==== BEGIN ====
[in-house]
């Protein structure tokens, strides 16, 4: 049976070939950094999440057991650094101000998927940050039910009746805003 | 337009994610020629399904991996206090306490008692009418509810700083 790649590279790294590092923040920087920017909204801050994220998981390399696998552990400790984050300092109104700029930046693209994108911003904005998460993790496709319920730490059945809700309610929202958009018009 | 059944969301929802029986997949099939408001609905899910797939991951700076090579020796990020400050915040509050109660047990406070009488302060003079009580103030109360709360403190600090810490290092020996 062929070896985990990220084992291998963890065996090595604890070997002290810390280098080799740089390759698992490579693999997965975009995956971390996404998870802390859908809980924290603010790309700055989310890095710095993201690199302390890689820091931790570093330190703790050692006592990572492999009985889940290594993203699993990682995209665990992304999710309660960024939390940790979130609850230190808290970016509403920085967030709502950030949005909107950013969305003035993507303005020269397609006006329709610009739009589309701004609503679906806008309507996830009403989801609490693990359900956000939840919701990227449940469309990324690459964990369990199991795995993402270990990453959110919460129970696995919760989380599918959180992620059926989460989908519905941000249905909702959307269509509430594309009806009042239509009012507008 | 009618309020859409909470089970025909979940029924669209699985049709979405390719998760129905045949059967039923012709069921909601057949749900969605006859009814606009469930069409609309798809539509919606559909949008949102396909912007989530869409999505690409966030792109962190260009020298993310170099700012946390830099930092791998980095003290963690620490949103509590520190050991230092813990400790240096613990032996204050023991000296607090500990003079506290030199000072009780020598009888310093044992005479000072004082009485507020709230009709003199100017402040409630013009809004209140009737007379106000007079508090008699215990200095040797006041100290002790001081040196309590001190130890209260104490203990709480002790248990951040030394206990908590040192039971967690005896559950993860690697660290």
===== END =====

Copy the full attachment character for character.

[in-house]
């Protein structure tokens, strides 16, 4: 049976070939950094999440057991650094101000998927940050039910009746805003 | 337009994610020629399904991996206090306490008692009418509810700083 790649590279790294590092923040920087920017909204801050994220998981390399696998552990400790984050300092109104700029930046693209994108911003904005998460993790496709319920730490059945809700309610929202958009018009 | 059944969301929802029986997949099939408001609905899910797939991951700076090579020796990020400050915040509050109660047990406070009488302060003079009580103030109360709360403190600090810490290092020996 062929070896985990990220084992291998963890065996090595604890070997002290810390280098080799740089390759698992490579693999997965975009995956971390996404998870802390859908809980924290603010790309700055989310890095710095993201690199302390890689820091931790570093330190703790050692006592990572492999009985889940290594993203699993990682995209665990992304999710309660960024939390940790979130609850230190808290970016509403920085967030709502950030949005909107950013969305003035993507303005020269397609006006329709610009739009589309701004609503679906806008309507996830009403989801609490693990359900956000939840919701990227449940469309990324690459964990369990199991795995993402270990990453959110919460129970696995919760989380599918959180992620059926989460989908519905941000249905909702959307269509509430594309009806009042239509009012507008 | 009618309020859409909470089970025909979940029924669209699985049709979405390719998760129905045949059967039923012709069921909601057949749900969605006859009814606009469930069409609309798809539509919606559909949008949102396909912007989530869409999505690409966030792109962190260009020298993310170099700012946390830099930092791998980095003290963690620490949103509590520190050991230092813990400790240096613990032996204050023991000296607090500990003079506290030199000072009780020598009888310093044992005479000072004082009485507020709230009709003199100017402040409630013009809004209140009737007379106000007079508090008699215990200095040797006041100290002790001081040196309590001190130890209260104490203990709480002790248990951040030394206990908590040192039971967690005896559950993860690697660290």